If you are over the age of 60 or are immuno-compromised, then stay home as much as possible. Ask your younger family and friends to grocery shop for you, and utilize Amazon deliveries for household supplies such as hand sanitizer.

4. Go on a Media Fast

If listening to coronavirus news is making you depressed and panicky, consider going on a media fast. Block news apps from giving you notifications on your phone, and avoid reading news websites.

Limit your consumption of the daily media circus, and try to avoid thinking about the coronavirus and the chances of infection. You don’t want to stick your head in the sand, but you do want to go about your daily life with as little interruption as possible.

5. Journal, Journal, Journal

If you just can’t conquer your worries, write them down in a journal, online or off. Writing your fears down may help you recognize that they’re (mostly) about things you can’t control, so you can let them go (tip #2).

Above all, don’t ignore or try to stuff your anxiety. Give yourself space to be worried, and try to put into words exactly what makes you nervous. Don’t ignore the physical symptoms of stress, which can include a racing heart and shortness of breath.

Express your feelings in writing and allow yourself to be concerned about a concerning situation.

6. Be Prepared for an Outbreak

If you don’t yet have an outbreak in your community, prepare yourself for one. Ask your boss about your work-at-home options. Figure out your childcare options before your kids’ schools are closed. Tap into your support network to see what your friends’ plans are, and see if you can still check in with them over the phone if not in person.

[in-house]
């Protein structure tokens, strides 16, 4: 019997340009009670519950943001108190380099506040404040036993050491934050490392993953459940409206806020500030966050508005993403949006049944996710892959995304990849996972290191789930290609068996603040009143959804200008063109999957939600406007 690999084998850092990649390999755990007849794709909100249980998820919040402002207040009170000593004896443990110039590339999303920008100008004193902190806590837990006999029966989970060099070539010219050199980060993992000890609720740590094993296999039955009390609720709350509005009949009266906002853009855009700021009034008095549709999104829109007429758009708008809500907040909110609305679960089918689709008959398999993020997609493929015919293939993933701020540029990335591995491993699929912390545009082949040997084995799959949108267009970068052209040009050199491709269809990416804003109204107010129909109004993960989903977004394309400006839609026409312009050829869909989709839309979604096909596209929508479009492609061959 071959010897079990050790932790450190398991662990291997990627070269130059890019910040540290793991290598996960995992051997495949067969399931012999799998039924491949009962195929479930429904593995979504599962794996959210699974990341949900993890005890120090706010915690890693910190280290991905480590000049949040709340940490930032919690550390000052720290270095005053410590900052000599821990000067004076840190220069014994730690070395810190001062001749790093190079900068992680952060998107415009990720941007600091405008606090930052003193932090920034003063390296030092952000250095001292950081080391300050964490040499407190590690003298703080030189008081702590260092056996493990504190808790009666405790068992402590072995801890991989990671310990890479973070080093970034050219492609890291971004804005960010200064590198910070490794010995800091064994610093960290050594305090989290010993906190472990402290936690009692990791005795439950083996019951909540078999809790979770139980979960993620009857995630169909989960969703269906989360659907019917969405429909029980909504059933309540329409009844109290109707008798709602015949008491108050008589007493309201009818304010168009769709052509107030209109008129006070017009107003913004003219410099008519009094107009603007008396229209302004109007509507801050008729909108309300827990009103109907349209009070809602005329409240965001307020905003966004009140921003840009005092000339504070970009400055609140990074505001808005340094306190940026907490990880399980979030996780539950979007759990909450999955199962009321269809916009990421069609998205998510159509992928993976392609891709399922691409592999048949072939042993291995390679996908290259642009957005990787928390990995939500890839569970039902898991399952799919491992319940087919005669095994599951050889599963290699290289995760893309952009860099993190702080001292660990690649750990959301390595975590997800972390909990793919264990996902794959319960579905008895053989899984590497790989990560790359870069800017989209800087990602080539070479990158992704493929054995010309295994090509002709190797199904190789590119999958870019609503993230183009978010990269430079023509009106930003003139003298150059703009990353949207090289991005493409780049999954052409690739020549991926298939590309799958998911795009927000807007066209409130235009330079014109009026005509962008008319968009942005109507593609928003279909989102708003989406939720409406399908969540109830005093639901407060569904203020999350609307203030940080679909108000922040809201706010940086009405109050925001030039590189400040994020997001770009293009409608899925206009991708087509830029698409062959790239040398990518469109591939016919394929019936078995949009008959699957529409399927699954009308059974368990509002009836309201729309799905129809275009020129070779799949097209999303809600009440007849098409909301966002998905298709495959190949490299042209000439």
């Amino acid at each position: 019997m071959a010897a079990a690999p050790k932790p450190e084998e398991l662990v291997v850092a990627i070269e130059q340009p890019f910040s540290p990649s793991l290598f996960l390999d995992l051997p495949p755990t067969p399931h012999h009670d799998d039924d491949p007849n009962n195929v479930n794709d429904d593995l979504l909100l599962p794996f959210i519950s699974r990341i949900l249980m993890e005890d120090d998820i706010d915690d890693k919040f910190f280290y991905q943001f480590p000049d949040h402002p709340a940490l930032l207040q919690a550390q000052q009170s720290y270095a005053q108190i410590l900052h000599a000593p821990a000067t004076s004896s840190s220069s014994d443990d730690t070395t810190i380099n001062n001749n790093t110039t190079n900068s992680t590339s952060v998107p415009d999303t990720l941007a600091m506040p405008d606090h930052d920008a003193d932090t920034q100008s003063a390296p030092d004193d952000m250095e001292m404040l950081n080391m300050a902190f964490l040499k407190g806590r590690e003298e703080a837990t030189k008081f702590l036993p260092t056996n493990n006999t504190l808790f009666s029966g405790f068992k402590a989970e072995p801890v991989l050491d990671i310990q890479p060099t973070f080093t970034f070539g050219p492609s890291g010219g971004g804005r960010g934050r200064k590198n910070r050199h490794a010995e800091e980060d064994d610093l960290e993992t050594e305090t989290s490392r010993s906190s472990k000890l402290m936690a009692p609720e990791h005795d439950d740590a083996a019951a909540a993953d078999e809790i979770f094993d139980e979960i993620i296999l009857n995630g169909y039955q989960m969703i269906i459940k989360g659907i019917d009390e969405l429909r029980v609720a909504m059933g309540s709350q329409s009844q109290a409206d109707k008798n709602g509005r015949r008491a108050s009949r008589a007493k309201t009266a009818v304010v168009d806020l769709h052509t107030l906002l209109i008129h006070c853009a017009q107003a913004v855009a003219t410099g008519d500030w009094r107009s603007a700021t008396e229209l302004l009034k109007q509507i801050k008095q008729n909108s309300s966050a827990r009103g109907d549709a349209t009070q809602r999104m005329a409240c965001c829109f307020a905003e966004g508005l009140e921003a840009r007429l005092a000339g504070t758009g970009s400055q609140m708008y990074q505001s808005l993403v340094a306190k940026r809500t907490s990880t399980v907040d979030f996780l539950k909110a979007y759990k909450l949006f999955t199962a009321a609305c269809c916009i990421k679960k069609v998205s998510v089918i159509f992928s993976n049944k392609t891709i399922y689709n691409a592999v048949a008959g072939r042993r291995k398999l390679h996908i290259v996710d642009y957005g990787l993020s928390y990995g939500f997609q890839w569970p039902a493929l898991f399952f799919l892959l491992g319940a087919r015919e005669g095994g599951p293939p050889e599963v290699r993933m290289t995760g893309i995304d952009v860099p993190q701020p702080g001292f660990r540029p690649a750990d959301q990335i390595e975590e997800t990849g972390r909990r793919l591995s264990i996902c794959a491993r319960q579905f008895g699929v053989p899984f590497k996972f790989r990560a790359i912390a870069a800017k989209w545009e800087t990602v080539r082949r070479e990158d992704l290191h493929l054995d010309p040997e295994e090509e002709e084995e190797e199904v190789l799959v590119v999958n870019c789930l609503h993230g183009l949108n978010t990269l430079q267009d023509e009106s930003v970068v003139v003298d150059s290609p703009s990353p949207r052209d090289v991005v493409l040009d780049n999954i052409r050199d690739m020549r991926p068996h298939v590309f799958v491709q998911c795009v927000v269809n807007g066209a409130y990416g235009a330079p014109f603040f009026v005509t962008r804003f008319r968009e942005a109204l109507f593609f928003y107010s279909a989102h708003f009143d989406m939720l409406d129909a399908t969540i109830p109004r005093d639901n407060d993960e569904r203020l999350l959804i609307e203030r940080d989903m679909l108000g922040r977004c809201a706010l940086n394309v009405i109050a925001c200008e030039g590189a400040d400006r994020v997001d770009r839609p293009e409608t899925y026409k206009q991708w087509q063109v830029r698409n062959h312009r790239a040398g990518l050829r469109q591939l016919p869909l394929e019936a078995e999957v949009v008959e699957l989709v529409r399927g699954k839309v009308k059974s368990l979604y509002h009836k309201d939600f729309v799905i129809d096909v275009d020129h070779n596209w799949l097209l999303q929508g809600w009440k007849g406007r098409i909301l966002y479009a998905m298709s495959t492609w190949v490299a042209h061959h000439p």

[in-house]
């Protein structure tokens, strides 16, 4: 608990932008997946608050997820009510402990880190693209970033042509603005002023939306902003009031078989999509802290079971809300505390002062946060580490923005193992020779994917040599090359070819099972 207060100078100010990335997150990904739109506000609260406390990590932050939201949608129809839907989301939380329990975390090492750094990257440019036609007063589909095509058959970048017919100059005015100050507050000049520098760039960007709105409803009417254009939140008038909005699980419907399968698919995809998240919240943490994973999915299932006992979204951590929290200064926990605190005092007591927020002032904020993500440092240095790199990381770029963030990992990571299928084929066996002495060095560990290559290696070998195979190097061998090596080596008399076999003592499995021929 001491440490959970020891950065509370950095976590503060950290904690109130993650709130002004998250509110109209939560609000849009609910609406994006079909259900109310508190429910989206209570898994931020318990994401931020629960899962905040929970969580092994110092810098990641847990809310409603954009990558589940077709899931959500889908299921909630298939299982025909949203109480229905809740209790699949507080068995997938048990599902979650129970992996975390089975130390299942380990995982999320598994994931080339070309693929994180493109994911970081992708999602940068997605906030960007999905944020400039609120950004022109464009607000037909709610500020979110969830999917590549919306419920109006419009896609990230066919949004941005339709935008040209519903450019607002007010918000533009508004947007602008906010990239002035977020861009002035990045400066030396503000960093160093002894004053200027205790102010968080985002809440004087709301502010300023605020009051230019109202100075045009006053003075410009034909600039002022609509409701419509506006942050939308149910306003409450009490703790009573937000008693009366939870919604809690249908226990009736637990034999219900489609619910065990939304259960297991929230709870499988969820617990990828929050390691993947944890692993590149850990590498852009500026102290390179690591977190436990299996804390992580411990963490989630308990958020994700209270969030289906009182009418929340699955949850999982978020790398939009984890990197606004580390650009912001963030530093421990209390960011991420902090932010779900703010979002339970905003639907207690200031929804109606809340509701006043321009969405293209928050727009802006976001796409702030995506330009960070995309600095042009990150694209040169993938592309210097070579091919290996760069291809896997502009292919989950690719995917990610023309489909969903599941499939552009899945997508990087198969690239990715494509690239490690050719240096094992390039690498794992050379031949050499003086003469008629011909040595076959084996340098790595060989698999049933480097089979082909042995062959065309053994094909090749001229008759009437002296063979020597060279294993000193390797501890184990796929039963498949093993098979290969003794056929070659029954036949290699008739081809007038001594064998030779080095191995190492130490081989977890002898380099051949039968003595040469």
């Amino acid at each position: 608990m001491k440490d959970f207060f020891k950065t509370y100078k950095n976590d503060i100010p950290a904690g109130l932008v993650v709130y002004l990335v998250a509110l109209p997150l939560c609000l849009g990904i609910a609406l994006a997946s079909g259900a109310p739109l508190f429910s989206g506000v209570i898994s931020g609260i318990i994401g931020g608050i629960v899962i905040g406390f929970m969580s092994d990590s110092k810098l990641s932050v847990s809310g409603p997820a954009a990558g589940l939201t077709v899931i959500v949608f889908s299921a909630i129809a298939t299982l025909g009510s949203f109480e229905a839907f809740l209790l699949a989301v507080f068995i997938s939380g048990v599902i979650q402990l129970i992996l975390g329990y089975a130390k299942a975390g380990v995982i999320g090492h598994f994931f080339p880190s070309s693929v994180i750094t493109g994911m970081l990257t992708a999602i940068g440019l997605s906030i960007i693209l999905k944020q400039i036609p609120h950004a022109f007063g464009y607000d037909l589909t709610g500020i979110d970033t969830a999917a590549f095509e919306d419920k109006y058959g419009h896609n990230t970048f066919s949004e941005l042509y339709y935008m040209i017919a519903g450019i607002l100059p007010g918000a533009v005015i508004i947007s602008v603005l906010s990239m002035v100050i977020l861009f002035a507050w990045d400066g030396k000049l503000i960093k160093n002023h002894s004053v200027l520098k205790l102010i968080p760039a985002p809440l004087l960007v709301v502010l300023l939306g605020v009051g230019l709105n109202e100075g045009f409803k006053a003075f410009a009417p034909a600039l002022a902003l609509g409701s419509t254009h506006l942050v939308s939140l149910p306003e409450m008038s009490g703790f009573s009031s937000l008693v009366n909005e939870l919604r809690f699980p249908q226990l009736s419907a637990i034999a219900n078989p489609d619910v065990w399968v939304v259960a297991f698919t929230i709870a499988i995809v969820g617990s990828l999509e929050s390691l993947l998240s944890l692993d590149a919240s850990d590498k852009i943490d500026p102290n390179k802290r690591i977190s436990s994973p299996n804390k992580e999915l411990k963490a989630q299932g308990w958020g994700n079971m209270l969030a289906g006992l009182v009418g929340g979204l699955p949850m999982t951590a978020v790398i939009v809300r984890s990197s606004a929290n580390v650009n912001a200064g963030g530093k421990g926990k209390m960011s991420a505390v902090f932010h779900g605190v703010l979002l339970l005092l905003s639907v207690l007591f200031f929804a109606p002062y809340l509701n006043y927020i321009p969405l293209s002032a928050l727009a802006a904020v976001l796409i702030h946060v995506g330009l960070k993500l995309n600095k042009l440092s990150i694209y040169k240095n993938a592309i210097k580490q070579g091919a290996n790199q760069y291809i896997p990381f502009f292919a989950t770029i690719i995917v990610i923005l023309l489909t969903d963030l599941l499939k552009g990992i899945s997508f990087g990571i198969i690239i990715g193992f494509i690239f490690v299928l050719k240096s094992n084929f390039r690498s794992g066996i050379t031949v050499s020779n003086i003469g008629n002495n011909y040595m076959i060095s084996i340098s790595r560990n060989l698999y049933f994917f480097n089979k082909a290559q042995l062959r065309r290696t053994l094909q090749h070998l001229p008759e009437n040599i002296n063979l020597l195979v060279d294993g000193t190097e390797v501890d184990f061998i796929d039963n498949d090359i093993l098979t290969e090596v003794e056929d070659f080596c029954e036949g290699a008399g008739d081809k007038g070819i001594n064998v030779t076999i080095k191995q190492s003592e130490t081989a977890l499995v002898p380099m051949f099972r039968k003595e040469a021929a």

Preparing as much as humanly possible for an outbreak in your community will help you see what you can control and let go of what you can’t (tip #2).

7. Seek Professional Help

If your anxiety is paralyzing you in your daily life, it might be time to pull in the big guns. Seek professional help. Some therapists will meet in online sessions with you, so you should be able to avoid getting sick or getting them sick.

Lean on your treatment team. They’re here to help you. A good therapist can help you cope with rational and irrational fears.

For a post on getting a psychiatric evaluation, click here. For a post on how to start seeing a therapist, click here.

Final Thoughts

These practical tips may help you curtail your fears about the novel coronavirus. Don’t inflate the risk of infection, let go of what you can’t control, take care of yourself, go on a media fast, keep a journal of your worries, prepare for an outbreak, and seek professional help if your worries keep you from enjoying day-to-day life.

Above all, give yourself space to worry. A global pandemic is a genuinely scary situation. You are allowed to be concerned. Just don’t let it destroy your ability to interact with your family or take pleasure in the little things.

I wish you well in your journey.

Related:

7 ways to combat ancxiety about the coronavirus - CassandraStout.com